October 27, 2005


Brazil finds first case of Asian rust in 2005-06 soy crop


A commercial soy farm in Primavera do Leste in Mato Grosso has registered Brazil's first case of Asian soybean rust for the 2005-06 harvest, researchers confirmed Wednesday.


Researchers from Brazil's Anti-Rust Consortium and Embrapa Soja, a government research institute in Parana, confirmed the soybean rust discovery, which was initially made Oct 18 by agronomists from soy market research firm Ceres.


"It's a scenario a lot like last year. Just as we are starting to plant, the disease is being spotted in different parts of the state," said Claudia Godoy, a researcher at Embrapa.


Asian soybean rust was also found along roadsides in Parana on soy plants that had grown from seeds that fell off delivery trucks.


Embrapa also confirmed Wednesday the discovery of rust on a Brazilian winter harvest in Goiania, planted in May and June and being collected now in the winter 2005 harvest. The discovery increases the risk of soybean rust for new plantings in Goiania for the 2005-06 harvest.


Because rust is a fungus and its spores are wind-borne, weather patterns can dictate where and when the disease will be discovered next. It's possible the next sighting could be a great distance from Mato Grosso, Brazil's top soy producing state.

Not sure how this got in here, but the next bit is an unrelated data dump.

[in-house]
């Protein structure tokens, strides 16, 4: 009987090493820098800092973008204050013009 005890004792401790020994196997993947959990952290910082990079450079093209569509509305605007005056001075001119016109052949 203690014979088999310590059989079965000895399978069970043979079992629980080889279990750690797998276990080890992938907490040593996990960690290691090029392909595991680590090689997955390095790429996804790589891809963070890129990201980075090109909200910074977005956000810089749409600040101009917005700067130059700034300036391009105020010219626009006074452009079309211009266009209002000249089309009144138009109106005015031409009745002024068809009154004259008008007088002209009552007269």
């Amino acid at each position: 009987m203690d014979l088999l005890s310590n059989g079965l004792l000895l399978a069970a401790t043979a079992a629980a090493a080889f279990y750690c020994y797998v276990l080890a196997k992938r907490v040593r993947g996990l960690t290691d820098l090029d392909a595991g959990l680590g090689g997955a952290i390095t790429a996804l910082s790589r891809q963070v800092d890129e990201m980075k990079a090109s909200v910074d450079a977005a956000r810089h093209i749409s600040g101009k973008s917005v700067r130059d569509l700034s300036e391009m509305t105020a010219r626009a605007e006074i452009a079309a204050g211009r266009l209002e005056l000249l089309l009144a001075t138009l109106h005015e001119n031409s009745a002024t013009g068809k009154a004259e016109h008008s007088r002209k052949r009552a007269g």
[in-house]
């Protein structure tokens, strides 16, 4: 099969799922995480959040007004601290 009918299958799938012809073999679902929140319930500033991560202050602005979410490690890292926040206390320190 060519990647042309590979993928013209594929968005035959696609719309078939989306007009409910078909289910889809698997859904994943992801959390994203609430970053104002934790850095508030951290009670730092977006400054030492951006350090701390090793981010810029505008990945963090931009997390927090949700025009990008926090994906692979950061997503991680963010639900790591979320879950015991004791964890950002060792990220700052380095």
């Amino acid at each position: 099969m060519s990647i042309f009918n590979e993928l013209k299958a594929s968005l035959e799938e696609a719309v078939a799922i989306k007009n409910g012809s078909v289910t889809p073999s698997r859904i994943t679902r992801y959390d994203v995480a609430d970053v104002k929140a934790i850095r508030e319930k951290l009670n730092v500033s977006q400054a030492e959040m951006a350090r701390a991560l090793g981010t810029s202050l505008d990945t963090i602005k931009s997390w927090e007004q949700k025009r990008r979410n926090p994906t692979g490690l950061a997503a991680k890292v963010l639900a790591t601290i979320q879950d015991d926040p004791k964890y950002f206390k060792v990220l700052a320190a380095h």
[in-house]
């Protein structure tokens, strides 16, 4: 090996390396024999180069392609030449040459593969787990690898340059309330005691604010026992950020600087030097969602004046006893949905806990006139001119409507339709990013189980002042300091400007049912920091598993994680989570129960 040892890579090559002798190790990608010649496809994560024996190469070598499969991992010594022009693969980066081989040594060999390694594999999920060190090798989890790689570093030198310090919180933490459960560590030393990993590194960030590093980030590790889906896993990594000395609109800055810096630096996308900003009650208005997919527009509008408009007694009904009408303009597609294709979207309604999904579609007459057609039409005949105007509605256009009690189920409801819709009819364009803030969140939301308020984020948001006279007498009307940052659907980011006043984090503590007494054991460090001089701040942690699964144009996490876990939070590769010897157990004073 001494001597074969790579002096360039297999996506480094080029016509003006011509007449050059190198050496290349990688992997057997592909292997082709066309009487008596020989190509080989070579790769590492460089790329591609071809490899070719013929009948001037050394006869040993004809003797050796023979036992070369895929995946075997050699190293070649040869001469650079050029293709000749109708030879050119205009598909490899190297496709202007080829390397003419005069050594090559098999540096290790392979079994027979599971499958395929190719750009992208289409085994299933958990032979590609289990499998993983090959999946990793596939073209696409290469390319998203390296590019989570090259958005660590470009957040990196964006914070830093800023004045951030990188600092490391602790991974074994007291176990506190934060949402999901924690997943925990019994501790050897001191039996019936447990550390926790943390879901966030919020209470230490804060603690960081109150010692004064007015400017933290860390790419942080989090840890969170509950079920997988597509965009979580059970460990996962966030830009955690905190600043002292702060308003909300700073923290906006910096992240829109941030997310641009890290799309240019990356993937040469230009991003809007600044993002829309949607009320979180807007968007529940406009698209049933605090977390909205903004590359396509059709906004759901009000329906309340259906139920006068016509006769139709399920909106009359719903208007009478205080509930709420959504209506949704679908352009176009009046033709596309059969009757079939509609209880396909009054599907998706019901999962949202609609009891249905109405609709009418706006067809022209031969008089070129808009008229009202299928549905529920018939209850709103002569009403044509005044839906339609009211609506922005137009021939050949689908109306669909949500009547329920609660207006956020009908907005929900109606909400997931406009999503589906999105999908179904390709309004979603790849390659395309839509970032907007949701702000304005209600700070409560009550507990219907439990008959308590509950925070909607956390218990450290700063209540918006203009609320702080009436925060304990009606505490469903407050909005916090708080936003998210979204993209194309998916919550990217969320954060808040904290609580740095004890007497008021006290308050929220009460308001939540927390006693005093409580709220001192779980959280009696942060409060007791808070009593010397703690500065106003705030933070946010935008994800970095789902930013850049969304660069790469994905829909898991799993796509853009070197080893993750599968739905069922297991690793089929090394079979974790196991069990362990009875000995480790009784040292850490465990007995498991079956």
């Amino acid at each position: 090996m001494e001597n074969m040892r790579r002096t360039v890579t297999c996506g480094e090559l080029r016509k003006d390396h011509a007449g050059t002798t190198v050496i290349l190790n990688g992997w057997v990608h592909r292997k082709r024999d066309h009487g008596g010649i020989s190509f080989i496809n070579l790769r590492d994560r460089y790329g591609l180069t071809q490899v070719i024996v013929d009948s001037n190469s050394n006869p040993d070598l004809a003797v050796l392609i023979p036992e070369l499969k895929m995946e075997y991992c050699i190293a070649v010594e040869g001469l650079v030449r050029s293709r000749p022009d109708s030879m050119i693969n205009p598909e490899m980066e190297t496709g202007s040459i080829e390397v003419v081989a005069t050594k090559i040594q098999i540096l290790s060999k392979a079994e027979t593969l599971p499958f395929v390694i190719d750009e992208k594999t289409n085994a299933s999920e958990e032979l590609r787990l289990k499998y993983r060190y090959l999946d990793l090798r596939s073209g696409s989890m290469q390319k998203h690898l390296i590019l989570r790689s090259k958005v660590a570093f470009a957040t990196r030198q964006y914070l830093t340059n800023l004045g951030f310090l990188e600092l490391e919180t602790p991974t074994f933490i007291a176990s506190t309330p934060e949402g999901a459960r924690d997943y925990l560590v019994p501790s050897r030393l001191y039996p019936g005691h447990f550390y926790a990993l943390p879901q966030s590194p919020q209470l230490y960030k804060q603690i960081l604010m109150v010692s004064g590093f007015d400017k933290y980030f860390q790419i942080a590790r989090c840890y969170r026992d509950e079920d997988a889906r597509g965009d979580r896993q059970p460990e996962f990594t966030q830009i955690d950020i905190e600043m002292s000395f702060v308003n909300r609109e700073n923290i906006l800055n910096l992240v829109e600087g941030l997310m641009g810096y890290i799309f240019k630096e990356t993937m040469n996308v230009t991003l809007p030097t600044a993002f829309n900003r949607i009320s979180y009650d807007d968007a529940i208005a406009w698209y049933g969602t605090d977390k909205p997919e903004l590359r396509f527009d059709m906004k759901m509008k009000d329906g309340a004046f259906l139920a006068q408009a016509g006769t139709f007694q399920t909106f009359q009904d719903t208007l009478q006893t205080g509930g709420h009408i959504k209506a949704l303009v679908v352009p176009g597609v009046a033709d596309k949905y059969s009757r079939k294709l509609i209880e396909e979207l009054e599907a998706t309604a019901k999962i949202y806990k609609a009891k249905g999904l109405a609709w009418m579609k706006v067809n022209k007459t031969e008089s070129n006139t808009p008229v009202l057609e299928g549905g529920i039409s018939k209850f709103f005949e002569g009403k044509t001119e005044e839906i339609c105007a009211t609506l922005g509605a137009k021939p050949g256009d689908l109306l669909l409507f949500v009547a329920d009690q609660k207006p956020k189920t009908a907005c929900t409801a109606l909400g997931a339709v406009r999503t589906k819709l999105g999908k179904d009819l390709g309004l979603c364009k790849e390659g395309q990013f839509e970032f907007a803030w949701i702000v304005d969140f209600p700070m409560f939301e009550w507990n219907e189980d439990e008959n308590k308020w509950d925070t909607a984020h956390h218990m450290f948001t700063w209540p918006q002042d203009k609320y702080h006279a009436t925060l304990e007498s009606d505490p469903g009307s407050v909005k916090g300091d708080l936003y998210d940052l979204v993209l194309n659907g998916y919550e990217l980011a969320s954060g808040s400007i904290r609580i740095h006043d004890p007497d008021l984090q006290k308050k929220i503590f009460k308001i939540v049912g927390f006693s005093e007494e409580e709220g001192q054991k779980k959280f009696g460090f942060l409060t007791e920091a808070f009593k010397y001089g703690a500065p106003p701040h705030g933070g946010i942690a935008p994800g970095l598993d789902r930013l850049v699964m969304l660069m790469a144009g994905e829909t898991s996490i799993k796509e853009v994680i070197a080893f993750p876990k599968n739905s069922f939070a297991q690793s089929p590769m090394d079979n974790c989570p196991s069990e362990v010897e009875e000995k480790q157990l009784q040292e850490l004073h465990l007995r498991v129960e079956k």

The discovery of soybean rust worries agronomists because the plants are still in their infancy, which means farmers will likely have to apply more anti-rust fungicides than originally anticipated.


"Finding rust this early in the season is very serious," said Godoy. "You have new leaves popping out on the plant all the time and right now they are unprotected by fungicides. Farmers are going to have to let less time pass between applications."


Agricultural research firm, AgRural, forecast a soybean harvest for the 2005-06 crop to fall somewhere between 51-57 million tonnes. That could change if the rust problem is exacerbated.


Brazil's 2004-05 harvest was 51 million tonnes, 10 million tonnes short of market estimates, mostly because of dry weather in Parana and Rio Grande do Sul.


The Association of Soy Producers of Mato Gross said the arrival of rust this early in the season is troubling.


"It adds to a series of already negative factors," said Luiz Nery Ribas, a director at the producers association.


"Producers are already under-capitalised and could end up without the funds to effectively control the disease," Ribas said. "This is a harvest where farmers are using less technology, investing less in fertiliser and fungicides. If the weather continues to be favourable, we'll have to spray for rust five times at least, when I think the truth is that they are prepared to apply twice on average."


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